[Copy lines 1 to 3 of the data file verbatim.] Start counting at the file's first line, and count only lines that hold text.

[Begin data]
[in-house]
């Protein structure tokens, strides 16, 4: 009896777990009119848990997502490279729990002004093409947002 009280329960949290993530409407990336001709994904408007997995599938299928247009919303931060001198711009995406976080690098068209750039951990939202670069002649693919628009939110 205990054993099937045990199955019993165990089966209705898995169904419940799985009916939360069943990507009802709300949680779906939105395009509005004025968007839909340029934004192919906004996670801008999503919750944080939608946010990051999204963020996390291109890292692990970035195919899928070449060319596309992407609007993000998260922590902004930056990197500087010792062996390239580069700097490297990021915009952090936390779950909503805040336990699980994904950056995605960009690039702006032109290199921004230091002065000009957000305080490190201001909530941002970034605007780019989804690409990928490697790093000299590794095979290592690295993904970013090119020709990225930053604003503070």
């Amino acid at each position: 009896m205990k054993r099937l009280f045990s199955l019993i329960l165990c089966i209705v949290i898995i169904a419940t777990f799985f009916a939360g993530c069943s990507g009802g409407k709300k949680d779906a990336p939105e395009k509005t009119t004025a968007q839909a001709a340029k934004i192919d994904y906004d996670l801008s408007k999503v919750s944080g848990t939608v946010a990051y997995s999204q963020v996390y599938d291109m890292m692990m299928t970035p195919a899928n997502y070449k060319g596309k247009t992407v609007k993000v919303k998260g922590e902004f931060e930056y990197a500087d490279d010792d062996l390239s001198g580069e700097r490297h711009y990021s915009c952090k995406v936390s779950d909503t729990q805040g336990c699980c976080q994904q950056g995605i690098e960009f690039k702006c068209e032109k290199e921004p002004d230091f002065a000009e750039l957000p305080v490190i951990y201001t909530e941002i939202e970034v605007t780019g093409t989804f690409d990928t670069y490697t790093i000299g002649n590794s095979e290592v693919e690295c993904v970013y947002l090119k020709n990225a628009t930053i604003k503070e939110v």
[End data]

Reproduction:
[in-house]
């Protein structure tokens, strides 16, 4: 009896777990009119848990997502490279729990002004093409947002 009280329960949290993530409407990336001709994904408007997995599938299928247009919303931060001198711009995406976080690098068209750039951990939202670069002649693919628009939110 205990054993099937045990199955019993165990089966209705898995169904419940799985009916939360069943990507009802709300949680779906939105395009509005004025968007839909340029934004192919906004996670801008999503919750944080939608946010990051999204963020996390291109890292692990970035195919899928070449060319596309992407609007993000998260922590902004930056990197500087010792062996390239580069700097490297990021915009952090936390779950909503805040336990699980994904950056995605960009690039702006032109290199921004230091002065000009957000305080490190201001909530941002970034605007780019989804690409990928490697790093000299590794095979290592690295993904970013090119020709990225930053604003503070």
């Amino acid at each position: 009896m205990k054993r099937l009280f045990s199955l019993i329960l165990c089966i209705v949290i898995i169904a419940t777990f799985f009916a939360g993530c069943s990507g009802g409407k709300k949680d779906a990336p939105e395009k509005t009119t004025a968007q839909a001709a340029k934004i192919d994904y906004d996670l801008s408007k999503v919750s944080g848990t939608v946010a990051y997995s999204q963020v996390y599938d291109m890292m692990m299928t970035p195919a899928n997502y070449k060319g596309k247009t992407v609007k993000v919303k998260g922590e902004f931060e930056y990197a500087d490279d010792d062996l390239s001198g580069e700097r490297h711009y990021s915009c952090k995406v936390s779950d909503t729990q805040g336990c699980c976080q994904q950056g995605i690098e960009f690039k702006c068209e032109k290199e921004p002004d230091f002065a000009e750039l957000p305080v490190i951990y201001t909530e941002i939202e970034v605007t780019g093409t989804f690409d990928t670069y490697t790093i000299g002649n590794s095979e290592v693919e690295c993904v970013y947002l090119k020709n990225a628009t930053i604003k503070e939110v």